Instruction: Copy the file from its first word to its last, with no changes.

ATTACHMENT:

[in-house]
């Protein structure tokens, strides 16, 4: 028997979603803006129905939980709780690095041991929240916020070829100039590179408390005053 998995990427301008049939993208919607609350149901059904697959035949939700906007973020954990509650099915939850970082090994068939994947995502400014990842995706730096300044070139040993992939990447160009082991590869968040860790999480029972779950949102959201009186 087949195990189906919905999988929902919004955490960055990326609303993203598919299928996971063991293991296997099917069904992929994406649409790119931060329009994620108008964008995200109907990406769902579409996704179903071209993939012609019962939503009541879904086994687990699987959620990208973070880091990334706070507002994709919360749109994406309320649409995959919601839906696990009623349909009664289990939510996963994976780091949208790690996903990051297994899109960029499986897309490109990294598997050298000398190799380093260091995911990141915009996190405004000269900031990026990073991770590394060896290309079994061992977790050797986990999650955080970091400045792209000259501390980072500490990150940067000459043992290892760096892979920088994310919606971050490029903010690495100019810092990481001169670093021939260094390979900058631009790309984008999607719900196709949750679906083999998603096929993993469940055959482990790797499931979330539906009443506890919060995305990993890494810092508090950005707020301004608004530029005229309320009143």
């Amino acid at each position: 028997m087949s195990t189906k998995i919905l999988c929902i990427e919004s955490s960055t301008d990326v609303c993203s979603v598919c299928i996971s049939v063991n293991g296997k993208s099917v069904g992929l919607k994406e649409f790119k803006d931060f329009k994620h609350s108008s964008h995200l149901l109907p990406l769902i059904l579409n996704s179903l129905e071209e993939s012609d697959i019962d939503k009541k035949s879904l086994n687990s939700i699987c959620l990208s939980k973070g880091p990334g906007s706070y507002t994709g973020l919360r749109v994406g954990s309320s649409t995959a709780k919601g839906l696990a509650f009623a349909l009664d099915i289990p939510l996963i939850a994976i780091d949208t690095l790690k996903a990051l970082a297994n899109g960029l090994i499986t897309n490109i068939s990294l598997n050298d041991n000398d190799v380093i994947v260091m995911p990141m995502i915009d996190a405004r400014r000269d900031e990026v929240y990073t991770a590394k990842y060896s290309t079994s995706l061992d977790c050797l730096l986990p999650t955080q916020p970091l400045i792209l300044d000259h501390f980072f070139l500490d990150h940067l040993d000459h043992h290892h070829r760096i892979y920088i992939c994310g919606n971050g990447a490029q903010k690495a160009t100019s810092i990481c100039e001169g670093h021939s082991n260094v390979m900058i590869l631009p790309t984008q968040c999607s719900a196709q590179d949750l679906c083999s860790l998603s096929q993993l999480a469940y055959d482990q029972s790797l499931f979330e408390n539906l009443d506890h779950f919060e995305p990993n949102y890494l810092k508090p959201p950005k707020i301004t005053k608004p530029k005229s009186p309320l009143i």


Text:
[in-house]
């Protein structure tokens, strides 16, 4: 028997979603803006129905939980709780690095041991929240916020070829100039590179408390005053 998995990427301008049939993208919607609350149901059904697959035949939700906007973020954990509650099915939850970082090994068939994947995502400014990842995706730096300044070139040993992939990447160009082991590869968040860790999480029972779950949102959201009186 087949195990189906919905999988929902919004955490960055990326609303993203598919299928996971063991293991296997099917069904992929994406649409790119931060329009994620108008964008995200109907990406769902579409996704179903071209993939012609019962939503009541879904086994687990699987959620990208973070880091990334706070507002994709919360749109994406309320649409995959919601839906696990009623349909009664289990939510996963994976780091949208790690996903990051297994899109960029499986897309490109990294598997050298000398190799380093260091995911990141915009996190405004000269900031990026990073991770590394060896290309079994061992977790050797986990999650955080970091400045792209000259501390980072500490990150940067000459043992290892760096892979920088994310919606971050490029903010690495100019810092990481001169670093021939260094390979900058631009790309984008999607719900196709949750679906083999998603096929993993469940055959482990790797499931979330539906009443506890919060995305990993890494810092508090950005707020301004608004530029005229309320009143």
């Amino acid at each position: 028997m087949s195990t189906k998995i919905l999988c929902i990427e919004s955490s960055t301008d990326v609303c993203s979603v598919c299928i996971s049939v063991n293991g296997k993208s099917v069904g992929l919607k994406e649409f790119k803006d931060f329009k994620h609350s108008s964008h995200l149901l109907p990406l769902i059904l579409n996704s179903l129905e071209e993939s012609d697959i019962d939503k009541k035949s879904l086994n687990s939700i699987c959620l990208s939980k973070g880091p990334g906007s706070y507002t994709g973020l919360r749109v994406g954990s309320s649409t995959a709780k919601g839906l696990a509650f009623a349909l009664d099915i289990p939510l996963i939850a994976i780091d949208t690095l790690k996903a990051l970082a297994n899109g960029l090994i499986t897309n490109i068939s990294l598997n050298d041991n000398d190799v380093i994947v260091m995911p990141m995502i915009d996190a405004r400014r000269d900031e990026v929240y990073t991770a590394k990842y060896s290309t079994s995706l061992d977790c050797l730096l986990p999650t955080q916020p970091l400045i792209l300044d000259h501390f980072f070139l500490d990150h940067l040993d000459h043992h290892h070829r760096i892979y920088i992939c994310g919606n971050g990447a490029q903010k690495a160009t100019s810092i990481c100039e001169g670093h021939s082991n260094v390979m900058i590869l631009p790309t984008q968040c999607s719900a196709q590179d949750l679906c083999s860790l998603s096929q993993l999480a469940y055959d482990q029972s790797l499931f979330e408390n539906l009443d506890h779950f919060e995305p990993n949102y890494l810092k508090p959201p950005k707020i301004t005053k608004p530029k005229s009186p309320l009143i």